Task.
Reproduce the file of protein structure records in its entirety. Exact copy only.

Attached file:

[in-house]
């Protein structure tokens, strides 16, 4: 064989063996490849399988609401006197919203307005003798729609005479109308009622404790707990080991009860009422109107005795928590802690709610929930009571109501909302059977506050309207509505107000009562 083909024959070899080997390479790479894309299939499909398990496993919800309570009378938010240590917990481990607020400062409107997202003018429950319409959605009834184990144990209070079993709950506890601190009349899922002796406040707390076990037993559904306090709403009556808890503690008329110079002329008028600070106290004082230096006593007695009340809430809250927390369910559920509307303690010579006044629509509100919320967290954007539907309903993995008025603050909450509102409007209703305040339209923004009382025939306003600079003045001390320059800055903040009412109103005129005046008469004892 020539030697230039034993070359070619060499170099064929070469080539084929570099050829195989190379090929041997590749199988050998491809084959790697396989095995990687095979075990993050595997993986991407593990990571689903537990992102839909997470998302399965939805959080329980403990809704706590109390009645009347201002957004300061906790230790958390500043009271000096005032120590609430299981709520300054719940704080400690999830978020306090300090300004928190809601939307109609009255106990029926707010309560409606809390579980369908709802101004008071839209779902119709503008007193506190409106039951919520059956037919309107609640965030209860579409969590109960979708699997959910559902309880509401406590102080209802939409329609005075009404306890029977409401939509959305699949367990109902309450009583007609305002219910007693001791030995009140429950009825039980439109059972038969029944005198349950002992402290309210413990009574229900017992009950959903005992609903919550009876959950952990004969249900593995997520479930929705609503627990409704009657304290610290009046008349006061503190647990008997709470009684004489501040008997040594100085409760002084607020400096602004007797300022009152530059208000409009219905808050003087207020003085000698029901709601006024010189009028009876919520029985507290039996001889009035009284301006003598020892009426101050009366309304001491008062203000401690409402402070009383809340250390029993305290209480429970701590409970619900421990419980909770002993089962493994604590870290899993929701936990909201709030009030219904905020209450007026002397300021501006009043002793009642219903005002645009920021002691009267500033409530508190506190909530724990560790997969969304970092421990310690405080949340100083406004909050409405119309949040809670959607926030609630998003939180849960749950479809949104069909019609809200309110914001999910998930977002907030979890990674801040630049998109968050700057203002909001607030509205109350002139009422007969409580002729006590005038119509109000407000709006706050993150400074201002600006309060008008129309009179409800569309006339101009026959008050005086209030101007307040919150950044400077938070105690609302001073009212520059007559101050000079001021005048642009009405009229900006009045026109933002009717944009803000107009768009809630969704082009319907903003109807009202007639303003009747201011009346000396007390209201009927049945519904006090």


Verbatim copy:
[in-house]
């Protein structure tokens, strides 16, 4: 064989063996490849399988609401006197919203307005003798729609005479109308009622404790707990080991009860009422109107005795928590802690709610929930009571109501909302059977506050309207509505107000009562 083909024959070899080997390479790479894309299939499909398990496993919800309570009378938010240590917990481990607020400062409107997202003018429950319409959605009834184990144990209070079993709950506890601190009349899922002796406040707390076990037993559904306090709403009556808890503690008329110079002329008028600070106290004082230096006593007695009340809430809250927390369910559920509307303690010579006044629509509100919320967290954007539907309903993995008025603050909450509102409007209703305040339209923004009382025939306003600079003045001390320059800055903040009412109103005129005046008469004892 020539030697230039034993070359070619060499170099064929070469080539084929570099050829195989190379090929041997590749199988050998491809084959790697396989095995990687095979075990993050595997993986991407593990990571689903537990992102839909997470998302399965939805959080329980403990809704706590109390009645009347201002957004300061906790230790958390500043009271000096005032120590609430299981709520300054719940704080400690999830978020306090300090300004928190809601939307109609009255106990029926707010309560409606809390579980369908709802101004008071839209779902119709503008007193506190409106039951919520059956037919309107609640965030209860579409969590109960979708699997959910559902309880509401406590102080209802939409329609005075009404306890029977409401939509959305699949367990109902309450009583007609305002219910007693001791030995009140429950009825039980439109059972038969029944005198349950002992402290309210413990009574229900017992009950959903005992609903919550009876959950952990004969249900593995997520479930929705609503627990409704009657304290610290009046008349006061503190647990008997709470009684004489501040008997040594100085409760002084607020400096602004007797300022009152530059208000409009219905808050003087207020003085000698029901709601006024010189009028009876919520029985507290039996001889009035009284301006003598020892009426101050009366309304001491008062203000401690409402402070009383809340250390029993305290209480429970701590409970619900421990419980909770002993089962493994604590870290899993929701936990909201709030009030219904905020209450007026002397300021501006009043002793009642219903005002645009920021002691009267500033409530508190506190909530724990560790997969969304970092421990310690405080949340100083406004909050409405119309949040809670959607926030609630998003939180849960749950479809949104069909019609809200309110914001999910998930977002907030979890990674801040630049998109968050700057203002909001607030509205109350002139009422007969409580002729006590005038119509109000407000709006706050993150400074201002600006309060008008129309009179409800569309006339101009026959008050005086209030101007307040919150950044400077938070105690609302001073009212520059007559101050000079001021005048642009009405009229900006009045026109933002009717944009803000107009768009809630969704082009319907903003109807009202007639303003009747201011009346000396007390209201009927049945519904006090």